In June last year Bats launched a new indices business with the introduction of a UK-focused benchmark index series of 18 different indices. In December, Bats added eight indices for the French, German, Italian and Swiss markets bringing the total number of European indices managed by Bats to 26.

“We are currently focused on building European coverage with our indices,” added Howson. “Further down the road we’ll look to create products on the back of the indices, but right now we’re focused on expanding our reach.”

Bats Europe operates a trade reporting facility, BXTR, which will be registered under MiFID II.  BXTR reported more than €4.8trillion in transactions last year.

To continue reading Markets Media coverage, click here
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BATS Takes 2nd Stab at IPO

The second time is hoping to be a charm for exchange operator BATS Global Markets as it announced a 2nd stab at an IPO, which will be led by Morgan Stanley and Citi and enable an exit for investors that include BAML and Knight Capital.

Bats Global Markets announced the launch of its initial public offering Monday, with a price per share expected to be between $17 and $19. The offering, which could value the company as high as $1.8 billion, comes as the U.S. IPO market has seen its slowest start in seven years.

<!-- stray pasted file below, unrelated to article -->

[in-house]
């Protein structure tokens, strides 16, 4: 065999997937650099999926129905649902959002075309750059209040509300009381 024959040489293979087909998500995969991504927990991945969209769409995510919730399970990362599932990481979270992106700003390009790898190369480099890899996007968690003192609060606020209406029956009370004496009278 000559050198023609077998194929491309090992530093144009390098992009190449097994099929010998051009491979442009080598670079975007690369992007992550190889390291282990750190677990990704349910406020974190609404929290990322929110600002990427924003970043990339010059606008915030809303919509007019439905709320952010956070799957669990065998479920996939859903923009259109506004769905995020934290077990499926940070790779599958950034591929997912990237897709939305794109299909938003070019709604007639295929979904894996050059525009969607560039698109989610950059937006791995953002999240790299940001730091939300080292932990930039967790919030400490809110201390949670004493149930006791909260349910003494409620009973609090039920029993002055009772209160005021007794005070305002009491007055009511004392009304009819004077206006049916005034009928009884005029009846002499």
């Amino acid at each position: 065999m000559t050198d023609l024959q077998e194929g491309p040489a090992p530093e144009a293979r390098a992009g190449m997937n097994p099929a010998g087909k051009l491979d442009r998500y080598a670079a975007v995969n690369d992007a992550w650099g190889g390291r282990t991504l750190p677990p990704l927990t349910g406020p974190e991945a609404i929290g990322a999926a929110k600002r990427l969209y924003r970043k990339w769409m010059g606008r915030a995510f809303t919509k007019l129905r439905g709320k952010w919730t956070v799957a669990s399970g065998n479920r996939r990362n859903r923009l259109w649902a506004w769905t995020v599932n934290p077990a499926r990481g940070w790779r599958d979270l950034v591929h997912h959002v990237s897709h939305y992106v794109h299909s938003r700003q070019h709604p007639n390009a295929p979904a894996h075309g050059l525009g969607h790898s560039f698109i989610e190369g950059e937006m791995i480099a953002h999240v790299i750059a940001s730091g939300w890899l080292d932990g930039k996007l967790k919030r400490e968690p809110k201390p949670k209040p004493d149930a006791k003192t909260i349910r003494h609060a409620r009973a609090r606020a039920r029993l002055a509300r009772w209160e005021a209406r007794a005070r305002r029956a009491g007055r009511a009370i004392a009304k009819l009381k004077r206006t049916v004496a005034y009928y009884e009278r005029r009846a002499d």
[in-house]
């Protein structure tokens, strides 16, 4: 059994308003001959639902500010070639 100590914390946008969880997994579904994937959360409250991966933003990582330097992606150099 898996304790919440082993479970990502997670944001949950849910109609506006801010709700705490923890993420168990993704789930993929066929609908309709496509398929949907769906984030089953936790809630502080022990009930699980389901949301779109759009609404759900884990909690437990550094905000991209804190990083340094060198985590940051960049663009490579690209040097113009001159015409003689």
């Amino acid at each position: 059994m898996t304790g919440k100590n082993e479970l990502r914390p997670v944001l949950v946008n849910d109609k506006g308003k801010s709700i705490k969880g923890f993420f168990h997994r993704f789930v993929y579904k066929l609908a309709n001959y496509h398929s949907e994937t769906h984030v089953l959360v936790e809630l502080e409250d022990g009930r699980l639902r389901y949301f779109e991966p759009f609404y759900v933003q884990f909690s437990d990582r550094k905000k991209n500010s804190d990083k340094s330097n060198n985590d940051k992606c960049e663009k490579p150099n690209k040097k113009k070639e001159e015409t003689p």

The IPO has been widely anticipated in part because market observers have been looking for activity in this year’s slow IPO market. Just nine companies launched IPOs in the U.S. in the first quarter of the year, the lowest number in a quarter since 2009, according to data from Dealogic.

The valuation is more than double the size of Bats Global Markets’ attempted IPO in 2012. That effort, which was halted due to a technical glitch shortly after shares started trading, valued the company at around $760 million, according to Bloomberg.

The company has grown significantly since its last IPO attempt. In January 2014 it acquired Direct Edge Holdings LLC, including the two exchanges EDGX and EDGA. In March of last year it acquired Hotspot FX Holdings, the operator or an electronic FX trading platform. Then last September, Bats expanded its Hotspot acquisition by launching a Bats Hotspot platform in London. Last November the company launched the EDGX Options trading platform. It has also significantly grown its exchange traded product (ETP) trading in the past few years.

In its prospectus the company said it is the second largest exchange operator in the U.S. by market share (after the New York Stock Exchange) with a 21.1 share of the overall U.S. equity market as of Dec. 31, 2015. It is also the largest exchange operator of exchange traded funds (ETFs) and other ETPs by market share with a 22.4 percent share of ETP trading last year. The company also had a 9.6 percent share of the U.S. equity options market last year. In Europe, its Bats Europe was the largest European exchange operator as measured by notional value traded as of Dec. 31 of last year.

The prospectus listed several potential growth strategies for the company, including increasing penetration in U.S. options with new products and services, expanding its global FX platform into other currency instruments, and building strength in U.S. equities by leveraging its position in ETPs to expand listings. The company also said it aims to fully monetize the value of its market data and connectivity.